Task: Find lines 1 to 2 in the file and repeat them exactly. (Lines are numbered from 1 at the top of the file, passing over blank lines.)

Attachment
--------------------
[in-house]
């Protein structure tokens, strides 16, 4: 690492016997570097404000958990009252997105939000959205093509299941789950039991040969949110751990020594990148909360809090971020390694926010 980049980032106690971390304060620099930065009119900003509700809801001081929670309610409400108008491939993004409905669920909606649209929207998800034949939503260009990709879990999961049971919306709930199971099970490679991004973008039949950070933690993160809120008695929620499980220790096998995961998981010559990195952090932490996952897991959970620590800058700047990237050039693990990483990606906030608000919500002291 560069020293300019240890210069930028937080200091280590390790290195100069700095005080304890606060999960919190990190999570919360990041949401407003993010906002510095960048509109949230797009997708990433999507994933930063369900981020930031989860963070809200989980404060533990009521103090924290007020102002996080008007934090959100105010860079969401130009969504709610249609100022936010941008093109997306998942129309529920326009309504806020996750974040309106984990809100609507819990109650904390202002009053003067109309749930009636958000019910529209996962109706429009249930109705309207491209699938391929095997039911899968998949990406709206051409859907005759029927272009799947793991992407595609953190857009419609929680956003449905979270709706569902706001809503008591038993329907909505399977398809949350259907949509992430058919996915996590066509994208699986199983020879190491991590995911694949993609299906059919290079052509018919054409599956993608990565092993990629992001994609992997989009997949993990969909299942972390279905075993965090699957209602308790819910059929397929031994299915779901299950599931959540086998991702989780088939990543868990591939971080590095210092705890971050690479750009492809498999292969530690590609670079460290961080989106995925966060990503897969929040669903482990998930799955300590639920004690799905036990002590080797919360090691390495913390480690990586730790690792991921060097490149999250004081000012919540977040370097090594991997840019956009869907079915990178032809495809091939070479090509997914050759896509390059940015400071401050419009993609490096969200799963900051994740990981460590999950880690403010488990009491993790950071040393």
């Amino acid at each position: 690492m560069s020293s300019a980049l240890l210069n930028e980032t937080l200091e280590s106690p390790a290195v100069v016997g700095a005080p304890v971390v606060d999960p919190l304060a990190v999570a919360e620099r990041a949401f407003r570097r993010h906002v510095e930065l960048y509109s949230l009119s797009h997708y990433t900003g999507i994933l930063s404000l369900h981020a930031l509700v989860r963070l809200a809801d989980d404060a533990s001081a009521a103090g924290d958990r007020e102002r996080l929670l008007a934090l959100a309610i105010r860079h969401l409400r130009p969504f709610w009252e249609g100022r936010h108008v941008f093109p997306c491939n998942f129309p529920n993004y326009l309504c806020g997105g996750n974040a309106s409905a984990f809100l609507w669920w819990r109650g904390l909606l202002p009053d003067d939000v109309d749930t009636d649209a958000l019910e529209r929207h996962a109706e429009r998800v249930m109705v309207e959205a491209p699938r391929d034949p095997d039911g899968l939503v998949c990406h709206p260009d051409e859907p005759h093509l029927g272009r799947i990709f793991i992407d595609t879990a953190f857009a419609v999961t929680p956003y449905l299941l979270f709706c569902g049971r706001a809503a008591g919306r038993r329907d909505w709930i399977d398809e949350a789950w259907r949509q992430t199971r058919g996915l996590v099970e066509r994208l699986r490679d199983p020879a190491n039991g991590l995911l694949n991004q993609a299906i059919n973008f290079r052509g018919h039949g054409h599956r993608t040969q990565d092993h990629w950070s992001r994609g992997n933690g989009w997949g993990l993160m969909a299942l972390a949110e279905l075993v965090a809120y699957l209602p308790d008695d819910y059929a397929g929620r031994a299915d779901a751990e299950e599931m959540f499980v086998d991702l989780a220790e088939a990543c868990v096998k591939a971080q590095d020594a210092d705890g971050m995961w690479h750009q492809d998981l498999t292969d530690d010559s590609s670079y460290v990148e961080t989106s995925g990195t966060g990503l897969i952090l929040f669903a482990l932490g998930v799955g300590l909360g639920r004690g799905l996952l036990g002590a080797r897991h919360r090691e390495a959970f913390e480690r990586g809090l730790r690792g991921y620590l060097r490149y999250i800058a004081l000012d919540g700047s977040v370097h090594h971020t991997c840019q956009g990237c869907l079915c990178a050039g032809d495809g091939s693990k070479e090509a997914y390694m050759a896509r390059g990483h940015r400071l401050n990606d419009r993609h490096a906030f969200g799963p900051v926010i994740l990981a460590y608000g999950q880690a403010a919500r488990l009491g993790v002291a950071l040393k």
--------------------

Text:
[in-house]
């Protein structure tokens, strides 16, 4: 690492016997570097404000958990009252997105939000959205093509299941789950039991040969949110751990020594990148909360809090971020390694926010 980049980032106690971390304060620099930065009119900003509700809801001081929670309610409400108008491939993004409905669920909606649209929207998800034949939503260009990709879990999961049971919306709930199971099970490679991004973008039949950070933690993160809120008695929620499980220790096998995961998981010559990195952090932490996952897991959970620590800058700047990237050039693990990483990606906030608000919500002291 560069020293300019240890210069930028937080200091280590390790290195100069700095005080304890606060999960919190990190999570919360990041949401407003993010906002510095960048509109949230797009997708990433999507994933930063369900981020930031989860963070809200989980404060533990009521103090924290007020102002996080008007934090959100105010860079969401130009969504709610249609100022936010941008093109997306998942129309529920326009309504806020996750974040309106984990809100609507819990109650904390202002009053003067109309749930009636958000019910529209996962109706429009249930109705309207491209699938391929095997039911899968998949990406709206051409859907005759029927272009799947793991992407595609953190857009419609929680956003449905979270709706569902706001809503008591038993329907909505399977398809949350259907949509992430058919996915996590066509994208699986199983020879190491991590995911694949993609299906059919290079052509018919054409599956993608990565092993990629992001994609992997989009997949993990969909299942972390279905075993965090699957209602308790819910059929397929031994299915779901299950599931959540086998991702989780088939990543868990591939971080590095210092705890971050690479750009492809498999292969530690590609670079460290961080989106995925966060990503897969929040669903482990998930799955300590639920004690799905036990002590080797919360090691390495913390480690990586730790690792991921060097490149999250004081000012919540977040370097090594991997840019956009869907079915990178032809495809091939070479090509997914050759896509390059940015400071401050419009993609490096969200799963900051994740990981460590999950880690403010488990009491993790950071040393």